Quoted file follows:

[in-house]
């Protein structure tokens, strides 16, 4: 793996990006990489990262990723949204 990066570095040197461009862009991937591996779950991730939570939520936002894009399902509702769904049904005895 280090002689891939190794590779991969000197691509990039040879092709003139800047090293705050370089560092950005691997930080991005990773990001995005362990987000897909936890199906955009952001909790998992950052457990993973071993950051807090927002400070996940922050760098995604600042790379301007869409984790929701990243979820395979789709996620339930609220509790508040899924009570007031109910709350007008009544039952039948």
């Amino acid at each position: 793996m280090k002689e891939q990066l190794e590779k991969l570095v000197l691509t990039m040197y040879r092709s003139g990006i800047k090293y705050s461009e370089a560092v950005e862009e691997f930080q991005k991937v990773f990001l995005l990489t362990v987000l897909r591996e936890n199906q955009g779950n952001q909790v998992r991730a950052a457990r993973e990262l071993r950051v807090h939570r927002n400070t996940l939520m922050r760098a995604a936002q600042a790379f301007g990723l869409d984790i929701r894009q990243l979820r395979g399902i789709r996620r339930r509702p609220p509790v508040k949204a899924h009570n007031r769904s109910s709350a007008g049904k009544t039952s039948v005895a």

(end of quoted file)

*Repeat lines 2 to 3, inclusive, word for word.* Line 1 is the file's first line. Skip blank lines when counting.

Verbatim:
């Protein structure tokens, strides 16, 4: 793996990006990489990262990723949204 990066570095040197461009862009991937591996779950991730939570939520936002894009399902509702769904049904005895 280090002689891939190794590779991969000197691509990039040879092709003139800047090293705050370089560092950005691997930080991005990773990001995005362990987000897909936890199906955009952001909790998992950052457990993973071993950051807090927002400070996940922050760098995604600042790379301007869409984790929701990243979820395979789709996620339930609220509790508040899924009570007031109910709350007008009544039952039948």
């Amino acid at each position: 793996m280090k002689e891939q990066l190794e590779k991969l570095v000197l691509t990039m040197y040879r092709s003139g990006i800047k090293y705050s461009e370089a560092v950005e862009e691997f930080q991005k991937v990773f990001l995005l990489t362990v987000l897909r591996e936890n199906q955009g779950n952001q909790v998992r991730a950052a457990r993973e990262l071993r950051v807090h939570r927002n400070t996940l939520m922050r760098a995604a936002q600042a790379f301007g990723l869409d984790i929701r894009q990243l979820r395979g399902i789709r996620r339930r509702p609220p509790v508040k949204a899924h009570n007031r769904s109910s709350a007008g049904k009544t039952s039948v005895a």